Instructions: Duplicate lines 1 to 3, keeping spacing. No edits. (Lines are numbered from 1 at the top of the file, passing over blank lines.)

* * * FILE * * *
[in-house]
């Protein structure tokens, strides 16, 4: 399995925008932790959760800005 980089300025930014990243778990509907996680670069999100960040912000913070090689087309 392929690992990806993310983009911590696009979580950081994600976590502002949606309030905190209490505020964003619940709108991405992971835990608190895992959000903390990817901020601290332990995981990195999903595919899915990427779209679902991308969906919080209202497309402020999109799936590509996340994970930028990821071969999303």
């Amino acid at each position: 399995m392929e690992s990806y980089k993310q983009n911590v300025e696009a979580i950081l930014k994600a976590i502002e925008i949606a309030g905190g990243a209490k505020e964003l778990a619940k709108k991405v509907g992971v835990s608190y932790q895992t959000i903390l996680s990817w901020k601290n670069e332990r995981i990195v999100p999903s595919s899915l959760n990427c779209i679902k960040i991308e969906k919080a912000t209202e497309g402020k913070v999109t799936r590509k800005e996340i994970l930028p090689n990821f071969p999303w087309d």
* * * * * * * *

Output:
[in-house]
């Protein structure tokens, strides 16, 4: 399995925008932790959760800005 980089300025930014990243778990509907996680670069999100960040912000913070090689087309 392929690992990806993310983009911590696009979580950081994600976590502002949606309030905190209490505020964003619940709108991405992971835990608190895992959000903390990817901020601290332990995981990195999903595919899915990427779209679902991308969906919080209202497309402020999109799936590509996340994970930028990821071969999303």
């Amino acid at each position: 399995m392929e690992s990806y980089k993310q983009n911590v300025e696009a979580i950081l930014k994600a976590i502002e925008i949606a309030g905190g990243a209490k505020e964003l778990a619940k709108k991405v509907g992971v835990s608190y932790q895992t959000i903390l996680s990817w901020k601290n670069e332990r995981i990195v999100p999903s595919s899915l959760n990427c779209i679902k960040i991308e969906k919080a912000t209202e497309g402020k913070v999109t799936r590509k800005e996340i994970l930028p090689n990821f071969p999303w087309d």